Why aren’t we talking about grid security?

by Aug 30, 2018

In late July, Utility Dive published an overview of the Department of Homeland Security’s latest evaluation of grid security. The article leads with this: Electric utilities are under constant attack from both independent and state-affiliated hackers, which have infiltrated power control systems in the U.S.” So why aren’t we talking about cyber threats to grid security and preparing for what could happen?

There’s a story here

I do know utilities are talking about it amongst themselves – Utility Dive points out that cybersecurity has been at the top of the list of concerns in its annual survey of utility executives for the last two years. It strikes me that our approach here should be much like the approach I recommended a couple of weeks ago related to telling corporate sustainability stories: talk about what you’re doing to reduce your impact in the future AND what you’re doing to help people deal with the very real climate impacts happening today.

The utility industry could take a similar approach and claim a leadership position. I know utilities are probably extremely reticent to talk about grid security and the vulnerabilities we’re all exposed to – if it gets talked about widely, people might get freaked out, it might invite attackers to prove the point, it might make utilities look like they don’t have it all under control.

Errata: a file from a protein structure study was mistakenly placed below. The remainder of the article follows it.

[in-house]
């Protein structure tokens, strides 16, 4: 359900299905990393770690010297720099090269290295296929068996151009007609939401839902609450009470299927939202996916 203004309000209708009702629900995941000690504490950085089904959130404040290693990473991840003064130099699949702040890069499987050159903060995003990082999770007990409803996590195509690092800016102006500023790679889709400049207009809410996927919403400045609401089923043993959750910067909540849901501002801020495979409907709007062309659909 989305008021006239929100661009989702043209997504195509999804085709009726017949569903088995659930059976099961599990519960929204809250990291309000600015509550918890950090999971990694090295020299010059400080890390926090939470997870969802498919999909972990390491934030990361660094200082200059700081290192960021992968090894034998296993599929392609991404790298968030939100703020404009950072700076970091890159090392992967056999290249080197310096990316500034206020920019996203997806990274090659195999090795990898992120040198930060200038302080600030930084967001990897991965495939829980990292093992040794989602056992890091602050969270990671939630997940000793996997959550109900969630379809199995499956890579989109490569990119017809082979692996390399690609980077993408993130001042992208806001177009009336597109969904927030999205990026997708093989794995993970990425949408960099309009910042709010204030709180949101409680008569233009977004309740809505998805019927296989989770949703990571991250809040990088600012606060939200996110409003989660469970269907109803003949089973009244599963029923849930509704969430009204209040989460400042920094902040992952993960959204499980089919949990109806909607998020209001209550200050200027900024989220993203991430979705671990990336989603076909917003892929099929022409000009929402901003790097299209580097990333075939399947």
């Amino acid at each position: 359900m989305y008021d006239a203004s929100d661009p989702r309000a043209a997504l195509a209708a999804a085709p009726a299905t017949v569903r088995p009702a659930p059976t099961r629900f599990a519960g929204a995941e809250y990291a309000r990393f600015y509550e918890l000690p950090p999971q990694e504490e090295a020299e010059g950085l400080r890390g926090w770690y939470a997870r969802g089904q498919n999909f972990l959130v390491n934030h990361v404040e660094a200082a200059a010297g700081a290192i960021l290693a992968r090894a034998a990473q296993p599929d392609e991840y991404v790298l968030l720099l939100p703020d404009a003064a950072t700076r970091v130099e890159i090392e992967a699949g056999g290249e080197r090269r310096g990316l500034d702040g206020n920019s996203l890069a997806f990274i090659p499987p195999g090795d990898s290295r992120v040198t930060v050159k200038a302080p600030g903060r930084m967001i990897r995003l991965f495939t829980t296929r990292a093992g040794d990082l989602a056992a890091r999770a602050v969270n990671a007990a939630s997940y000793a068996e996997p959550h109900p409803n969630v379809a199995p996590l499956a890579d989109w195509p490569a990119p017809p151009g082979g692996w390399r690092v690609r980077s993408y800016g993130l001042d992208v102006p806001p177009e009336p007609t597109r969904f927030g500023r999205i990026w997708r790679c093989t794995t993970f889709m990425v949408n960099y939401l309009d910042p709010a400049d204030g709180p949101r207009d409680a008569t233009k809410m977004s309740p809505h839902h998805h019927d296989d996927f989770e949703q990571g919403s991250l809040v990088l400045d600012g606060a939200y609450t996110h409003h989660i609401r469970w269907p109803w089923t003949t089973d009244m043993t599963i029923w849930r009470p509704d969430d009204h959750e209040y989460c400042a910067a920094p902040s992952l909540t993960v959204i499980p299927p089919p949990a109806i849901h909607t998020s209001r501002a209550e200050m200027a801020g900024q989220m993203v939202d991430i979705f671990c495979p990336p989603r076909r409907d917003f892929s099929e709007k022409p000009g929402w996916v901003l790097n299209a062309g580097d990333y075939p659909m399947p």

I get it. But much like in the sustainability realm, if you introduce an issue that’s less than favorable and has clear implications for your brand, you are now putting words to what folks suspect anyway. That’s called authenticity, and Americans respond to it.

Authenticity opens the door for solutions

Utilities have the opportunity to talk about cybersecurity concerns – letting their customers know exactly what the concerns are – and then lay out what they’re doing to get in front of those concerns. That’s authentic, and it positions the utility as a thoughtful leader, working to get in front of a major issue to keep people safe.

The other opportunity utilities have is equivalent to the resilience piece of the story I talked about a couple of weeks ago. Tell the story of what you’re doing to prevent this disaster, AND offer up solutions for how you’ll help people in the event that the disaster occurs. Utilities could be selling backup generators (some already are) offered by the likes of Kohler and others. Utilities could actually be bundling some sort of off-grid solar/battery storage combination or even an EV solution that would allow people to use their car batteries as home energy backups.

I think there’s more upside than downside to being forthright with people about grid security concerns – and I think it’s in all of our best interests for the industry to be offering solutions so we can get by/make do if the worst happens.

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About the Author

Suzanne Shelton

Where Suzanne sees opportunity, you can bet results will follow. Drawing on her extensive knowledge of both the advertising world and the energy and environment arena, Suzanne provides unparalleled strategic insights to our clients and to audiences around North America. Suzanne is a guest columnist in multiple publications and websites, such as GreenBiz, and she speaks at around 20 conferences a year, including Sustainable Brands, Fortune Brainstorm E and Green Build.

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